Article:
Every business needs to have a process in place for handling security vulnerability reports, but some organizations take a much more proactive approach to dealing with security researchers.An increasing number of hardware and software vendors have formal bug bounty programs. Google, for example, runs its own vulnerability rewards program, and Microsoft has multiple bug bounties covering Office 365, Azure, .NET and Edge as general programs covering exploits and defenses.To read this article in full or to leave a comment, please click here(Insider Story)

How open compute cuts server costs in the enterprise

The open compute project (OCP) means you can get the designs that Microsoft, Facebook and (to a lesser extent) Google use for their data centers.  The goal is to get original design manufacturers (ODMs) to build them for you rather than buying standard servers and switches from original equipment manufacturers (OEMs).To read this article in full or to leave a comment, please click here(Insider Story)

What’s next for Azure Site Recovery?

When Microsoft first showed off its disaster recovery service on Azure in 2014, it was called Hyper-V Recovery Manager and was an extension of a System Center tool for failing over Hyper-V virtual machines (VM) to another location, using the public cloud to coordinate testing and managing recovery between your data centers.To read this article in full or to leave a comment, please click here(Insider Story)

Office 365 could give Microsoft Teams an advantage over Slack

Slack's full-page ad in the New York Times welcomed Microsoft Teams to the enterprise chat market in somewhat patronizing tones. Clearly, the messaging company thought that market was its to lose. But a new Spiceworks survey of IT pros at 450 companies across EMEA and North America shows a different reality.To read this article in full or to leave a comment, please click here(Insider Story)

How to handle security vulnerability reports

If there’s a flaw in your IT security — and there probably is — you can’t assume that someone in your organization will be the first to find it. But if you’re lucky, instead of ending up with ransomware or a data breach, you might hear about it from a security researcher or even a smart customer who’s spotted the problem and wants to warn you. Are you ready to listen?Many companies aren’t, warns security consultant Troy Hunt. Hunt runs haveibeenpwned.com, a website that helps people discover if any of their accounts have been compromised by data breaches. Because of his role with the website, he routinely finds himself in a position to contact organizations about breaches and other security issues that he’s found or that other people pass on to him.To read this article in full or to leave a comment, please click here(Insider Story)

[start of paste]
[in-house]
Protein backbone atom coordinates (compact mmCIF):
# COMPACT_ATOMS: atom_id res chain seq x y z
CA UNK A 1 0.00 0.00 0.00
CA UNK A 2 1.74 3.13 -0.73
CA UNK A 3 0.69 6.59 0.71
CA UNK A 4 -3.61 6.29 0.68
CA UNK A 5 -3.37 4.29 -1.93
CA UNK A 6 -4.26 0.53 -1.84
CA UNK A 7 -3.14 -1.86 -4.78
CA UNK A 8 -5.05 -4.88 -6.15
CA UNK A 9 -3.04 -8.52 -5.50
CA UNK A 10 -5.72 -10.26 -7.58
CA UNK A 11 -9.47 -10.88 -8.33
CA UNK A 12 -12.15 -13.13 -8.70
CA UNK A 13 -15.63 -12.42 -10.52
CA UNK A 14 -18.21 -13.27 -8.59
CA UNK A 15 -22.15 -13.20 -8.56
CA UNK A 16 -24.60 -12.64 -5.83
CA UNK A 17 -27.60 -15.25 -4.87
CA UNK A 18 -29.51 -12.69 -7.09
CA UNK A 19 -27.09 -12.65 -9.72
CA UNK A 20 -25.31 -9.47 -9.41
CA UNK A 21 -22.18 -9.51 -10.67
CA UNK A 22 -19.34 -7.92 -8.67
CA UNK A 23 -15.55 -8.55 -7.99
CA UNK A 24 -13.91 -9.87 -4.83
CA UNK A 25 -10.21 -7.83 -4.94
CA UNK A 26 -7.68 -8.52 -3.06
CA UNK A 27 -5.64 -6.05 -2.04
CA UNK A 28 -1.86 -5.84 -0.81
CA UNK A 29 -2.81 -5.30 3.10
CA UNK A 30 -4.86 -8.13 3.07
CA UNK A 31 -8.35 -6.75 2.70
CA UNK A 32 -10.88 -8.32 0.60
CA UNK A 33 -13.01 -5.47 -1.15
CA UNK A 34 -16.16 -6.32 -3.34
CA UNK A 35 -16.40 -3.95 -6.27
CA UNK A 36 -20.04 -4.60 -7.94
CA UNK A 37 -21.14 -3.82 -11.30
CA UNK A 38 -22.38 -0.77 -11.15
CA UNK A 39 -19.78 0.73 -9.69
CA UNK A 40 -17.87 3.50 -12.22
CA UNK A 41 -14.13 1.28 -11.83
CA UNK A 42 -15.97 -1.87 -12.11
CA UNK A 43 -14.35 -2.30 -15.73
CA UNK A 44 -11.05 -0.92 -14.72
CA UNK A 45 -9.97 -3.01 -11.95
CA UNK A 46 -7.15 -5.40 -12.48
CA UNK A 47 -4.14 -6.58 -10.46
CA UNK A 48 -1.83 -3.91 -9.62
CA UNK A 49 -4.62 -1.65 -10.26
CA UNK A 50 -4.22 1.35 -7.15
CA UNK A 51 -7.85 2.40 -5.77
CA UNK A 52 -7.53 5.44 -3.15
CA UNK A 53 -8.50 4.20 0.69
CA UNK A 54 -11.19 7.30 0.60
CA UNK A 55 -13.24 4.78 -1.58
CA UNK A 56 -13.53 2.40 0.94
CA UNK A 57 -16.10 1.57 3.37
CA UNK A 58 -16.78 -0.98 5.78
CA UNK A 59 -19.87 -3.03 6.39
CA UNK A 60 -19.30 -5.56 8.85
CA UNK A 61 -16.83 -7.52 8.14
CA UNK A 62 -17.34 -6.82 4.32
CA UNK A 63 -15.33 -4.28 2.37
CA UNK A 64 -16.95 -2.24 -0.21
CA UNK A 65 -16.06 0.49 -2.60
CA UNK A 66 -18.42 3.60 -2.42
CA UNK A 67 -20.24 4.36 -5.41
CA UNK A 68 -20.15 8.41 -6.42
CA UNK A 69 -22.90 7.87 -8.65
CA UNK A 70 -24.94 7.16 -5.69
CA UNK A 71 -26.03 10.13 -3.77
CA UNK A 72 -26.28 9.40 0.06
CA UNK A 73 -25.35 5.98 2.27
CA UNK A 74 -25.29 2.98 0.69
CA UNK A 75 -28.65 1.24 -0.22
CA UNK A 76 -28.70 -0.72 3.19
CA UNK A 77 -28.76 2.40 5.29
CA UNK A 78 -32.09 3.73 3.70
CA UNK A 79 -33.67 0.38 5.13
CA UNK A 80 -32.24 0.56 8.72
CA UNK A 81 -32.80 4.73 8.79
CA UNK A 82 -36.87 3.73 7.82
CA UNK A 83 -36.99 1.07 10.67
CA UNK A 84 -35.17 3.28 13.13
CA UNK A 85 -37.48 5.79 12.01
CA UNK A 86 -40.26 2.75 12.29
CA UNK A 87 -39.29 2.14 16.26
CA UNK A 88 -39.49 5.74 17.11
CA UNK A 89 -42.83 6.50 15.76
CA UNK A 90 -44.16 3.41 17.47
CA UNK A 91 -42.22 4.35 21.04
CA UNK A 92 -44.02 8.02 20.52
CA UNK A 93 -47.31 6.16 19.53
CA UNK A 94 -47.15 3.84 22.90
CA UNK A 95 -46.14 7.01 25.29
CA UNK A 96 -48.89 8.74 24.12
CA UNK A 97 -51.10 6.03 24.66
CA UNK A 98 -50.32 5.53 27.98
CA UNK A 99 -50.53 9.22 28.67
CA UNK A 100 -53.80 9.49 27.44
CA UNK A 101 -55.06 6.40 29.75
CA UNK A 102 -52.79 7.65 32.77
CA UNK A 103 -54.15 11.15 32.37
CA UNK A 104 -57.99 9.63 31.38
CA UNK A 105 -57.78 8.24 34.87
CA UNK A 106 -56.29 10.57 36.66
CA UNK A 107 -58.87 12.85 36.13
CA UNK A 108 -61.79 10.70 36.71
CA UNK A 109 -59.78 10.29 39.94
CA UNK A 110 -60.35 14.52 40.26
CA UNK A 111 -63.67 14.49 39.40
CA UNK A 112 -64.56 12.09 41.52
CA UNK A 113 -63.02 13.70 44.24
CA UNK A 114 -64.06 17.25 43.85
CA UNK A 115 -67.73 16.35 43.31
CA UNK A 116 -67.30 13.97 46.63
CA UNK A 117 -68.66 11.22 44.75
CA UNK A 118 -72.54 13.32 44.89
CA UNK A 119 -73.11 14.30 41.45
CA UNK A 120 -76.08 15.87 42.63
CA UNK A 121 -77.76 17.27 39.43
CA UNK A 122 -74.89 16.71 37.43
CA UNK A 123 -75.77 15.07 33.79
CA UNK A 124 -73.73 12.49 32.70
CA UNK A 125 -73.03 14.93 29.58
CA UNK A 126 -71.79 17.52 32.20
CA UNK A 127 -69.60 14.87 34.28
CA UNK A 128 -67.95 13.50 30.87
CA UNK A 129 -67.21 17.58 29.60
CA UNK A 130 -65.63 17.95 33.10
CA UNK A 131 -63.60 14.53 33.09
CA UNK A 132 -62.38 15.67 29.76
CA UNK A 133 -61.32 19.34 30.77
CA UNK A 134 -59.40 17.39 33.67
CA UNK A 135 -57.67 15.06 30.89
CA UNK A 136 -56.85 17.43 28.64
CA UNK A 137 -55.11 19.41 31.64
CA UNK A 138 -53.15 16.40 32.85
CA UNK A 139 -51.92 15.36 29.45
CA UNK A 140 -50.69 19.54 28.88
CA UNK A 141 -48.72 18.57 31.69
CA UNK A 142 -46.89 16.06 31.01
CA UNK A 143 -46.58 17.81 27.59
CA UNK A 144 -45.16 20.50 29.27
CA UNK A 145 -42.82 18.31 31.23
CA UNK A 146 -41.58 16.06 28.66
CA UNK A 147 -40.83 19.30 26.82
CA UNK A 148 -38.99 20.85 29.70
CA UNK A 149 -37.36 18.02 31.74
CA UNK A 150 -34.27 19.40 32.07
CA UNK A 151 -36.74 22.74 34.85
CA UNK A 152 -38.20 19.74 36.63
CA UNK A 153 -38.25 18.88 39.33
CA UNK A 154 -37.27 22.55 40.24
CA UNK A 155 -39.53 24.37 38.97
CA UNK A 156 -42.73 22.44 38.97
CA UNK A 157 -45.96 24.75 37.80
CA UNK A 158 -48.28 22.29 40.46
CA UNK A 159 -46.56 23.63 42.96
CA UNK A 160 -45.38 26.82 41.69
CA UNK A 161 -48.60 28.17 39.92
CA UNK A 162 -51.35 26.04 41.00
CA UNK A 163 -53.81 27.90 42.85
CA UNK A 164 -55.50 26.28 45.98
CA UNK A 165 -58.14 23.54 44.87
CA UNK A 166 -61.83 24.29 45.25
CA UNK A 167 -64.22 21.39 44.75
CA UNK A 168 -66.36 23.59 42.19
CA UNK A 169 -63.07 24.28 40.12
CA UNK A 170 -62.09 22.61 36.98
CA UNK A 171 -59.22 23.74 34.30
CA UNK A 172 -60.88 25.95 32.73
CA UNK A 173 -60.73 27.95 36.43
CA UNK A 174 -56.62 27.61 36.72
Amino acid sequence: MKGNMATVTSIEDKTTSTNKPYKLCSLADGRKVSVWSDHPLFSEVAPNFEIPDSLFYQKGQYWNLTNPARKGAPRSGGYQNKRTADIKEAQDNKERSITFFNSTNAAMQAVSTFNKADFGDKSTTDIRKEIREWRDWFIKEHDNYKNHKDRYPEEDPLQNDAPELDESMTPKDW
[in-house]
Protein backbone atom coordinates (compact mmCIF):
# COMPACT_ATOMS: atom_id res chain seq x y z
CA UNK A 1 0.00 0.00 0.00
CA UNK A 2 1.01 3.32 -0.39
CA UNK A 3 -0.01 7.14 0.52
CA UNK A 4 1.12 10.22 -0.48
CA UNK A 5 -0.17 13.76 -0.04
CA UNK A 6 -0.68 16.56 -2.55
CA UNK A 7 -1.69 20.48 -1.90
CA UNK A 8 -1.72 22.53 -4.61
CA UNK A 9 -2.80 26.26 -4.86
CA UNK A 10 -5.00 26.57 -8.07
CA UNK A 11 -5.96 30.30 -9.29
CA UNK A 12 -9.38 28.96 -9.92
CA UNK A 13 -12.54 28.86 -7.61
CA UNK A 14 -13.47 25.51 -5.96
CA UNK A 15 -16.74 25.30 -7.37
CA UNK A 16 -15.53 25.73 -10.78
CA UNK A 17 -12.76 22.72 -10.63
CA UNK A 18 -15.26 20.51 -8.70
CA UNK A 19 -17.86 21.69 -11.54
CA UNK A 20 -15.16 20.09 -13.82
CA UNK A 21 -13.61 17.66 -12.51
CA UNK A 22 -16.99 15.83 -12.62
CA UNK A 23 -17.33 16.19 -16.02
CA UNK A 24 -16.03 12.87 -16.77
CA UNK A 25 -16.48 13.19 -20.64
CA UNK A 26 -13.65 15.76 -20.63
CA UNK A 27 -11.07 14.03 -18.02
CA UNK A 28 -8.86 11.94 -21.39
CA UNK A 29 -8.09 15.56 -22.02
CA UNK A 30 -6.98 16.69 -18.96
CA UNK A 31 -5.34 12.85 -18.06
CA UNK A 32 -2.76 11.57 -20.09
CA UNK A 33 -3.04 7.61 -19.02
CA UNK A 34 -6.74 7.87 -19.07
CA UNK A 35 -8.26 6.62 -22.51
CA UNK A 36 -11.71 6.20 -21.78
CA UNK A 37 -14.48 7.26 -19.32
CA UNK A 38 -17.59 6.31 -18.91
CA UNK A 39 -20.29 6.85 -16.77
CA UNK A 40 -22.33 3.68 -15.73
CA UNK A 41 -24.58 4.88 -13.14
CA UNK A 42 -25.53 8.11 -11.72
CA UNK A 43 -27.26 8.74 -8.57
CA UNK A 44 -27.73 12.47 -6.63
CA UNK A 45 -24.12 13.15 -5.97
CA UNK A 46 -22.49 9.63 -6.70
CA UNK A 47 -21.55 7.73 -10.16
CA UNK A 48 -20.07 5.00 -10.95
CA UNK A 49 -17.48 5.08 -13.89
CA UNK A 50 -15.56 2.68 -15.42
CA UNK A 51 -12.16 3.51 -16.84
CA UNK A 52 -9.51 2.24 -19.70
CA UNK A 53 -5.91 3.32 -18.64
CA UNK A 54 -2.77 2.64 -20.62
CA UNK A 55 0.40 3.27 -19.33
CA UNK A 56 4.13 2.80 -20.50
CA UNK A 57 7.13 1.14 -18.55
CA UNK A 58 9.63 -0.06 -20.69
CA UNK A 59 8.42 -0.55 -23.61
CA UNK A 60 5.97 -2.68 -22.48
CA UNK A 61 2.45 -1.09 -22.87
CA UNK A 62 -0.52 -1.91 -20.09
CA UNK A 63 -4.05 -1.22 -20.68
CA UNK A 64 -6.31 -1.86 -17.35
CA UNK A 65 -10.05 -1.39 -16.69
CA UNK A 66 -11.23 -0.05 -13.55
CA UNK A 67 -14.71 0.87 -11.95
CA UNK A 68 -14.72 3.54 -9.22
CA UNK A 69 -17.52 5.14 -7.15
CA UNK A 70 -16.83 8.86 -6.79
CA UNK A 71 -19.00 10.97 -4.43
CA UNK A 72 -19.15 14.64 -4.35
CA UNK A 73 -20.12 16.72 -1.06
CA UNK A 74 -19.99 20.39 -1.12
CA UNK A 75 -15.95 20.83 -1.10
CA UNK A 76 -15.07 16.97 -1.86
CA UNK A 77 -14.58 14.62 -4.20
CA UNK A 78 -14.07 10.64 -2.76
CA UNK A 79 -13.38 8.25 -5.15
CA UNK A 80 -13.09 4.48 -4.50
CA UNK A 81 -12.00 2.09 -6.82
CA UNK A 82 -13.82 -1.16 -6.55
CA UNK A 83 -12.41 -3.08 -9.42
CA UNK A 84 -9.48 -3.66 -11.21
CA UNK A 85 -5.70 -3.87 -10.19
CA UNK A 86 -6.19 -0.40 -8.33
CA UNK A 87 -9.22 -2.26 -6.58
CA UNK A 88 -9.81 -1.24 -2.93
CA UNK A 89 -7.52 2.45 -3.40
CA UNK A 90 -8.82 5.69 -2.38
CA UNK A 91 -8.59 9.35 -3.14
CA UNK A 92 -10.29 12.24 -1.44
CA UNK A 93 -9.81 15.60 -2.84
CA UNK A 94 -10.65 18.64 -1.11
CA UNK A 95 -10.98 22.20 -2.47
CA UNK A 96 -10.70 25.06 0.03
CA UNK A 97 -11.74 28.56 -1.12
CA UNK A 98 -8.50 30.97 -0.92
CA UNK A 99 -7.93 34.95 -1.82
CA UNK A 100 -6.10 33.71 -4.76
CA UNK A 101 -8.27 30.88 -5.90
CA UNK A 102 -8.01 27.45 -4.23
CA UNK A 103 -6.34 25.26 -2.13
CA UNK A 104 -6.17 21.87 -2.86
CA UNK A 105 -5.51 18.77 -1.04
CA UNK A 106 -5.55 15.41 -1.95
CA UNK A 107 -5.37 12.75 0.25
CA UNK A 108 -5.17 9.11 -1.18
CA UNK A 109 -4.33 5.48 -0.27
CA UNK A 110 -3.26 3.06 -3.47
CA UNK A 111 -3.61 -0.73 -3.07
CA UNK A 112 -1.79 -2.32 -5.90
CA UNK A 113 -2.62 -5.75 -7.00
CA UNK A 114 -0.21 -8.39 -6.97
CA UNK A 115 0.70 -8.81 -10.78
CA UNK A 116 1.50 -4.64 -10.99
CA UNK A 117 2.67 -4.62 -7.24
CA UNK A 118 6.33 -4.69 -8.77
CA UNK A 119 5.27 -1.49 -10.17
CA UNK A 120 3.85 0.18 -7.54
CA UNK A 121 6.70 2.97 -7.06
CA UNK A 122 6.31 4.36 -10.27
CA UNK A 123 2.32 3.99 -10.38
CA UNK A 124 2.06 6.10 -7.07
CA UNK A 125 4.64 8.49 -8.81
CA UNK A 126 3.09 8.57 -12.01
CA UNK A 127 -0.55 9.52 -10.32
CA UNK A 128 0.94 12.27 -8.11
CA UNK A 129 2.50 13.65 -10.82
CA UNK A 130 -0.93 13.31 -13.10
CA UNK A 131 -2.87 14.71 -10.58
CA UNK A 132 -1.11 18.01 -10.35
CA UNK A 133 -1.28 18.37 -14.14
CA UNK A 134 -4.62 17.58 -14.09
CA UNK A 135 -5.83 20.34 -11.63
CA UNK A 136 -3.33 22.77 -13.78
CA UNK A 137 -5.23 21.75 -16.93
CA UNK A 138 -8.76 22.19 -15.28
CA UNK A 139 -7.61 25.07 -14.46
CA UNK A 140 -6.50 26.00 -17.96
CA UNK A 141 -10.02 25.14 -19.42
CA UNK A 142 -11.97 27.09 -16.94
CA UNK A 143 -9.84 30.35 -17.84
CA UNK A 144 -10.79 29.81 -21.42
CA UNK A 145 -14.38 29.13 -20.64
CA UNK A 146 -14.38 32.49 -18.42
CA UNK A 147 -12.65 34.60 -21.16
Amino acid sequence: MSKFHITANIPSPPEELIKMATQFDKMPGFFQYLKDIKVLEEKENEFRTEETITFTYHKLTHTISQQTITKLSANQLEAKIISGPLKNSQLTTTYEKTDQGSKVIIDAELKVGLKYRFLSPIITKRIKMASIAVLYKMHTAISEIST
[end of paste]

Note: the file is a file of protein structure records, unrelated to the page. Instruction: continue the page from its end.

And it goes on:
How to handle security vulnerability reports

If there’s a flaw in your IT security — and there probably is — you can’t assume that someone in your organization will be the first to find it. But if you’re lucky, instead of ending up with ransomware or a data breach, you might hear about it from a security researcher or even a smart customer who’s spotted the problem and wants to warn you. Are you ready to listen?To read this article in full or to leave a comment, please click here(Insider Story)

IT teams put conversations to work with ChatOps

Chat is an old tool that’s newly popular. From Slack and HipChat to Salesforce Chatter and Microsoft’s new Teams tool (and a myriad of others), these collaboration tools supplement rather than replace enterprise social networks like Yammer or Jive. Microsoft’s Office division director Richard Ellis likens it to the difference between Facebook and WhatsApp: “The chat-based workspace fills a gap where people can talk rapidly, share content and work as a team.”To read this article in full or to leave a comment, please click here(Insider Story)